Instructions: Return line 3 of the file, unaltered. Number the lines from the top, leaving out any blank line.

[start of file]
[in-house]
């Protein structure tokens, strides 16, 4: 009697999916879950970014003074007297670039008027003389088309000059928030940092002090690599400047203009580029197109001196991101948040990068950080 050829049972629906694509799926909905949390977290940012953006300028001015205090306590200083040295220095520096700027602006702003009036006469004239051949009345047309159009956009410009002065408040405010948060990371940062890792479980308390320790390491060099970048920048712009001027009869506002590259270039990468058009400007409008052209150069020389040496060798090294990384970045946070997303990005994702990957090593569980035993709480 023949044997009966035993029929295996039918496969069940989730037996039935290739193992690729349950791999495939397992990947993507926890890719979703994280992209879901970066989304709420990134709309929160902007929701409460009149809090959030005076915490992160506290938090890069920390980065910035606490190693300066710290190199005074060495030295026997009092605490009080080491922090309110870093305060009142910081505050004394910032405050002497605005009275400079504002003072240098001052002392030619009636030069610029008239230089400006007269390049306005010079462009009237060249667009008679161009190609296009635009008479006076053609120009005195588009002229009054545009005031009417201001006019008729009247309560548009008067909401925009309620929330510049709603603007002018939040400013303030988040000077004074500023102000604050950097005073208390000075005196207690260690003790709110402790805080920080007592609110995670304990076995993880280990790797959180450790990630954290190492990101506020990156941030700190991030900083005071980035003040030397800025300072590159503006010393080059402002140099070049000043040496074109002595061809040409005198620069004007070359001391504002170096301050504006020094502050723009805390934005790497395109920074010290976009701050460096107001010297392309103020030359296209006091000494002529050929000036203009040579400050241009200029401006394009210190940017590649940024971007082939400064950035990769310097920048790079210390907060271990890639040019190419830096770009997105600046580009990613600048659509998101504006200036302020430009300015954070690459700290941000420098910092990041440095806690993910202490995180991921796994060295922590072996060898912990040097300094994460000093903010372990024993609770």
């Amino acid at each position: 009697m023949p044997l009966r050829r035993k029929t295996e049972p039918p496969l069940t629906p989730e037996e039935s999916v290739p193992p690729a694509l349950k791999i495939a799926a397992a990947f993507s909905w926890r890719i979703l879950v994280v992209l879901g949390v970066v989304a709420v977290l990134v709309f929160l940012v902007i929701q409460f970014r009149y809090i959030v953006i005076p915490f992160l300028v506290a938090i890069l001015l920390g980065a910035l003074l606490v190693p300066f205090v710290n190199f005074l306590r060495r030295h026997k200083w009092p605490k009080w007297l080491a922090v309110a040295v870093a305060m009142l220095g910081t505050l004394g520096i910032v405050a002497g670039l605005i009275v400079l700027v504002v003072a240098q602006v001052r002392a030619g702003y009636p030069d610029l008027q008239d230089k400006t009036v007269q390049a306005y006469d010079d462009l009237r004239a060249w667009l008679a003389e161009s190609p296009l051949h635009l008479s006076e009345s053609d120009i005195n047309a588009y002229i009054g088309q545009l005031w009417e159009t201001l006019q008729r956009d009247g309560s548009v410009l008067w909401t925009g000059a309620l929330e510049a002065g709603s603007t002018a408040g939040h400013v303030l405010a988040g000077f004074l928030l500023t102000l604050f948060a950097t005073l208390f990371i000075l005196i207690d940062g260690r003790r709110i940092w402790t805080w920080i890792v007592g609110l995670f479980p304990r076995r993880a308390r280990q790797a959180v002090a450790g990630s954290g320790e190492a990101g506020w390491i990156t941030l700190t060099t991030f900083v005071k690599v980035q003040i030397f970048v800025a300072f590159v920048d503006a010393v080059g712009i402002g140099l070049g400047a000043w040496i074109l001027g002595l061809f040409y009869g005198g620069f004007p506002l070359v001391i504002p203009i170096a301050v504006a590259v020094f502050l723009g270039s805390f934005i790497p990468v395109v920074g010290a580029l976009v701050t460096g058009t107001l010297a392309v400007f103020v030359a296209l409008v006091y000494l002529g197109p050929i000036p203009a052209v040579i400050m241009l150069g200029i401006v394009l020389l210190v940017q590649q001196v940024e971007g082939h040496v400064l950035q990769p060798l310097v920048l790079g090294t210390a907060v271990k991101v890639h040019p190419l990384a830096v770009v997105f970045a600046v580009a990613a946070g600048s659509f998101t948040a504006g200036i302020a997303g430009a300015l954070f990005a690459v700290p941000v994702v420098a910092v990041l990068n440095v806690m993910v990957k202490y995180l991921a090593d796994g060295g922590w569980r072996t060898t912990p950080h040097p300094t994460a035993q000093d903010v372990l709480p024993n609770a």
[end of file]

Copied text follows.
């Amino acid at each position: 009697m023949p044997l009966r050829r035993k029929t295996e049972p039918p496969l069940t629906p989730e037996e039935s999916v290739p193992p690729a694509l349950k791999i495939a799926a397992a990947f993507s909905w926890r890719i979703l879950v994280v992209l879901g949390v970066v989304a709420v977290l990134v709309f929160l940012v902007i929701q409460f970014r009149y809090i959030v953006i005076p915490f992160l300028v506290a938090i890069l001015l920390g980065a910035l003074l606490v190693p300066f205090v710290n190199f005074l306590r060495r030295h026997k200083w009092p605490k009080w007297l080491a922090v309110a040295v870093a305060m009142l220095g910081t505050l004394g520096i910032v405050a002497g670039l605005i009275v400079l700027v504002v003072a240098q602006v001052r002392a030619g702003y009636p030069d610029l008027q008239d230089k400006t009036v007269q390049a306005y006469d010079d462009l009237r004239a060249w667009l008679a003389e161009s190609p296009l051949h635009l008479s006076e009345s053609d120009i005195n047309a588009y002229i009054g088309q545009l005031w009417e159009t201001l006019q008729r956009d009247g309560s548009v410009l008067w909401t925009g000059a309620l929330e510049a002065g709603s603007t002018a408040g939040h400013v303030l405010a988040g000077f004074l928030l500023t102000l604050f948060a950097t005073l208390f990371i000075l005196i207690d940062g260690r003790r709110i940092w402790t805080w920080i890792v007592g609110l995670f479980p304990r076995r993880a308390r280990q790797a959180v002090a450790g990630s954290g320790e190492a990101g506020w390491i990156t941030l700190t060099t991030f900083v005071k690599v980035q003040i030397f970048v800025a300072f590159v920048d503006a010393v080059g712009i402002g140099l070049g400047a000043w040496i074109l001027g002595l061809f040409y009869g005198g620069f004007p506002l070359v001391i504002p203009i170096a301050v504006a590259v020094f502050l723009g270039s805390f934005i790497p990468v395109v920074g010290a580029l976009v701050t460096g058009t107001l010297a392309v400007f103020v030359a296209l409008v006091y000494l002529g197109p050929i000036p203009a052209v040579i400050m241009l150069g200029i401006v394009l020389l210190v940017q590649q001196v940024e971007g082939h040496v400064l950035q990769p060798l310097v920048l790079g090294t210390a907060v271990k991101v890639h040019p190419l990384a830096v770009v997105f970045a600046v580009a990613a946070g600048s659509f998101t948040a504006g200036i302020a997303g430009a300015l954070f990005a690459v700290p941000v994702v420098a910092v990041l990068n440095v806690m993910v990957k202490y995180l991921a090593d796994g060295g922590w569980r072996t060898t912990p950080h040097p300094t994460a035993q000093d903010v372990l709480p024993n609770a």